According to Expedia, 60% of business trips in 2018 were extended for leisure purposes. The bleisure trend has been picking up, but the post-pandemic world is expected to accelerate it. Soon, the purpose of a guest’s trip might not be as simple as vacation or work. The answer might be ‘both.’ What does that mean for your hospitality marketing efforts? Business people are now interested in more than fast Wi-Fi, workspaces, and flexible cancellation policies. Your hotel’s digital marketing strategy should have a unified message that ties in both your business amenities but also the flexibility of enjoying your restaurants, entertainment, and more.
Domestic and late-booking travelers
Now more than ever, hotels should be thinking local—or at least domestic. In early 2021, TripAdvisor found that 70% of clickers were still booking domestic trips. A combination of travel restrictions and a desire to travel by car shifted the domestic-international balance and it will be some time before that trend shifts. The rise in staycations and local attractions is something marketers should note. As room occupancy ramps up, it’ll start close to home.
When it comes to your marketing strategy, staying on top of this trend can help in multiple ways when planning for 2022. First, by utilizing the data from your website you can see what geographic locations are driving both traffic and booking inquiries. From there, you can better map out your strategy and budget for ad spend. Second, the increase in last-minute bookings is also important to keep in mind. Tools like metasearch and Online Travel Agency (OTA) ads tend to drive more late bookings as they offer easy comparison and quick booking options for travelers. These are both must-haves when it comes to your hotel’s 2022 marketing mix.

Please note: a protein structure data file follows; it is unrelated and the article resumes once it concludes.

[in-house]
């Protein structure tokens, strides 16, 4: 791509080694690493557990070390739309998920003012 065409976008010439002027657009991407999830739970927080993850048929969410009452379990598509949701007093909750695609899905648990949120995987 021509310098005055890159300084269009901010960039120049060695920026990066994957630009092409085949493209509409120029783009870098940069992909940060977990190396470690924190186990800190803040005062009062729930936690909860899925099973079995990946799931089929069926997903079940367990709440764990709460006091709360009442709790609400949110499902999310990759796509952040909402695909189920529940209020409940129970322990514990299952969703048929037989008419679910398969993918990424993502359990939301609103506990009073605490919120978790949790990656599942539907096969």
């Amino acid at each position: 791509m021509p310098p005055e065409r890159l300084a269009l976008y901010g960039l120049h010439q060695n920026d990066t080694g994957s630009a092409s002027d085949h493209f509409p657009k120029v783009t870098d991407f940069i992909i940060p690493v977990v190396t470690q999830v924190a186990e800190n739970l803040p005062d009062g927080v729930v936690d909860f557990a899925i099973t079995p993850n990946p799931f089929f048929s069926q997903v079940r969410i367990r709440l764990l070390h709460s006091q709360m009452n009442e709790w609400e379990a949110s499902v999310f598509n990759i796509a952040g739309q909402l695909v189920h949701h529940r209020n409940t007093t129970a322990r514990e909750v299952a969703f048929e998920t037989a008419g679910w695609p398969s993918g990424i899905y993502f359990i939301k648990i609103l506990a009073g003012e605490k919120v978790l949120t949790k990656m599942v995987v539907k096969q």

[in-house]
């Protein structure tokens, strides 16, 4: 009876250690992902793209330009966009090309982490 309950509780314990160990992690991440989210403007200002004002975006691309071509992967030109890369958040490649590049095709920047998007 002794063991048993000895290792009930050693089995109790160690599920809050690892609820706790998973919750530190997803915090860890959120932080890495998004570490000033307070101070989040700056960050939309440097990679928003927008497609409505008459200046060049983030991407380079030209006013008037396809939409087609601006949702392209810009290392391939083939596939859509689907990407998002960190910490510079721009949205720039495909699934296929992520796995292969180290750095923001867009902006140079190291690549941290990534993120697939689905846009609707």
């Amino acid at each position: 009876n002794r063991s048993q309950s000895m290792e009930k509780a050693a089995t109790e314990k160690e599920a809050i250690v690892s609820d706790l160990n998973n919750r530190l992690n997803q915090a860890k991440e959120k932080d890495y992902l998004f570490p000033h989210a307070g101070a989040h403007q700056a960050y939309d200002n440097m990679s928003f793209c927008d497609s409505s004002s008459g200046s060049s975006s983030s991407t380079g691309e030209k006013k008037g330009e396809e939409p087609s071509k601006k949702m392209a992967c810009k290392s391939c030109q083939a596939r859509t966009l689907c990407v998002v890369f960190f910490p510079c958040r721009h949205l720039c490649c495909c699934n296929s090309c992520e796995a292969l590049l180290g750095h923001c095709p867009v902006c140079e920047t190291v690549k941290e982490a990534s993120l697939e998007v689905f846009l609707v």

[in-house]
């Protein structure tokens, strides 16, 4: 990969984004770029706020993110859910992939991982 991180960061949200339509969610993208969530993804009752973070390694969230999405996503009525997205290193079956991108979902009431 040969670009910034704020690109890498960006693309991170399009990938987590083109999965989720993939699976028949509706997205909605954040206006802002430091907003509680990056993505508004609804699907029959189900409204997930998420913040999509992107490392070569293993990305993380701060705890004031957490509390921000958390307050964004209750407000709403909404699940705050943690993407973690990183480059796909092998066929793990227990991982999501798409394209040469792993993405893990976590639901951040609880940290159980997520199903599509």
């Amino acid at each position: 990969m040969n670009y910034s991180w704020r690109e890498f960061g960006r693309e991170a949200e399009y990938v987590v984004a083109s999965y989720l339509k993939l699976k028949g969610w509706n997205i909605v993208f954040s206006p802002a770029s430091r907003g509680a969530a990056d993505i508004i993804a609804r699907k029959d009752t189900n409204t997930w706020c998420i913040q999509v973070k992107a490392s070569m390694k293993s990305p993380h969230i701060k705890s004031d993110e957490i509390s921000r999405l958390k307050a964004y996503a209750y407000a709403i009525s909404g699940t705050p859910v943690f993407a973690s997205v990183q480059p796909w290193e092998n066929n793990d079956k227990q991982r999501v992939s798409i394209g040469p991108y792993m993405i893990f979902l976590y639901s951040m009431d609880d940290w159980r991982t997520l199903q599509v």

A close eye on hotel cleanliness
In a survey from Skift and Oracle, the top three reasons listed for making a guest feel more comfortable with traveling in a post-pandemic world were:
- Increased frequency of cleaning and disinfecting procedures
- Guest areas/public spaces arranged for social distancing
- Contactless payment
According to the AHLA, 62% of consumers placed overall cleanliness in their top-three factors when choosing a hotel (up from 38% pre-pandemic), just after price and ahead of location. There is no doubt that hotels need to include cleanliness in their messaging. Email marketing became an important tool for hospitality marketers to communicate with guests during the pandemic and it will continue to be a key tool into 2022. Hotels can continue to communicate features like cleanliness through personalized email marketing, Google My Business listings, and social media.
After hospitality marketers were forced to tear up their 2020 marketing budgets and slam the breaks on campaigns just months into the year, many also entered 2021 working off scaled-back and tentative plans. Now, as the rebound presses on, it’s time to reflect on what marketing strategies make sense for your hotel and put together a 2022 budget that will help ensure your hotel is part of the rebound.
By understanding the trends in the constantly changing hospitality environment, you can ensure your marketing strategy aligns. Before getting sign-off on your 2022 marketing budget, think through important trends that will affect your hotel, what strategies can help your hotel reach its goals, and what it will take to get it done.